But at the heart of the espresso-based menu that Aussie consumers liked was a milky coffee called a ‘flat-white’. My uncorroborated theory in regard to the origin of the flat-white is based on my experience in my own espresso bars down-under, the first of which I opened about 15 years ago.
I used to get customers, usually older ones who had been reared on instant coffee. (How ironical is this: instant coffee was introduced to Australian consumes as a result of USA GI’s who were stationed in Australia during World War II.) Anyway now that I have indulged in a tiny bit of my passion for history, back to the customers.
These customers would ask for a coffee with milk in it, really hot and with no froth/foam on top. “I just want it flat” they would stridently exclaim. If you left one speck of foam on top they would almost kill you! (Maybe they spent too much time with those GI’s!) I reckon they just wanted to replicate their old instant coffee, which comes out at just below boiling point after a dash of cold milk is added.
In any case this beverage had to be differentiated from the traditional Italian espresso-based menu which only included a cappuccino with up to an inch of foam on top and a latte with about half an inch on top. So it became known as a flat-white.
And so via McDonalds, a coffee culture that began with American GI’s down-under has now been re-engineered and re-exported back to America and beyond. In this same report I read, it also pointed out how Costa Coffee, who is very big in Europe, produced a very healthy profit result based around, you guessed it: the humble flat white!
Recently I was involved in a couple of tasting programs. One was a roasters’ competition for espresso and another was research for a rural industries organization evaluating coffee cherry maturity on taste quality. In both cases it was necessary to use tasting sheets.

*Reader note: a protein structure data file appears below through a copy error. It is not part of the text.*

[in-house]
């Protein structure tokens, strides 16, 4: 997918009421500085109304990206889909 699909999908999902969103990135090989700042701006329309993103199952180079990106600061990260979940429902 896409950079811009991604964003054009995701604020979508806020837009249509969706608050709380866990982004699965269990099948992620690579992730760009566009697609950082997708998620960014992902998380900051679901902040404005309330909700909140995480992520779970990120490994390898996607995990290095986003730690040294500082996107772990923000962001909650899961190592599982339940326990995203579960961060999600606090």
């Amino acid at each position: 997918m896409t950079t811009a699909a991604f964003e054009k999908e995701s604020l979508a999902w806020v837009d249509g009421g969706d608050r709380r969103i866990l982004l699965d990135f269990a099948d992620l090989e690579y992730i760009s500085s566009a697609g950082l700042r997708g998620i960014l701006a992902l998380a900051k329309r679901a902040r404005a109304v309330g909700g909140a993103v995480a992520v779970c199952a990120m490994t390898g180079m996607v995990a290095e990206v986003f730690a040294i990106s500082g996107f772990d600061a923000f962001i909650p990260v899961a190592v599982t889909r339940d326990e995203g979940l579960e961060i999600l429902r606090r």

For the cherry maturity tasting, we used the Cup of Excellence® Tasting sheets devised by George Howell. These sheets were a huge leap forward in comparison to the old SCAA cupping sheets which automatically gave the coffees 50% and evaluated only five characteristics. George based this sheet on wine tasting sheets to try and introduce some more sophistication to coffee tasting. There is no doubt he succeeded with this as the SCAA proceeded to modify its very basic form to its current form which is largely based on the COE one.
For the World Barista Championships the tasting forms were originally based around the Italian Espresso Tasters wheel, which I had a hand in adapting for the judges of these competitions.
The trouble with tasting sheets is Heisenberg’s Uncertainty Principle (HUP). It was Tim Castle who pointed out to me in a rather philosophical conversation we were having some years ago about the best coffee tasting sheet being a blank sheet of paper. Although at first it sounds unrealistic, there is actually a lot of sense in this statement.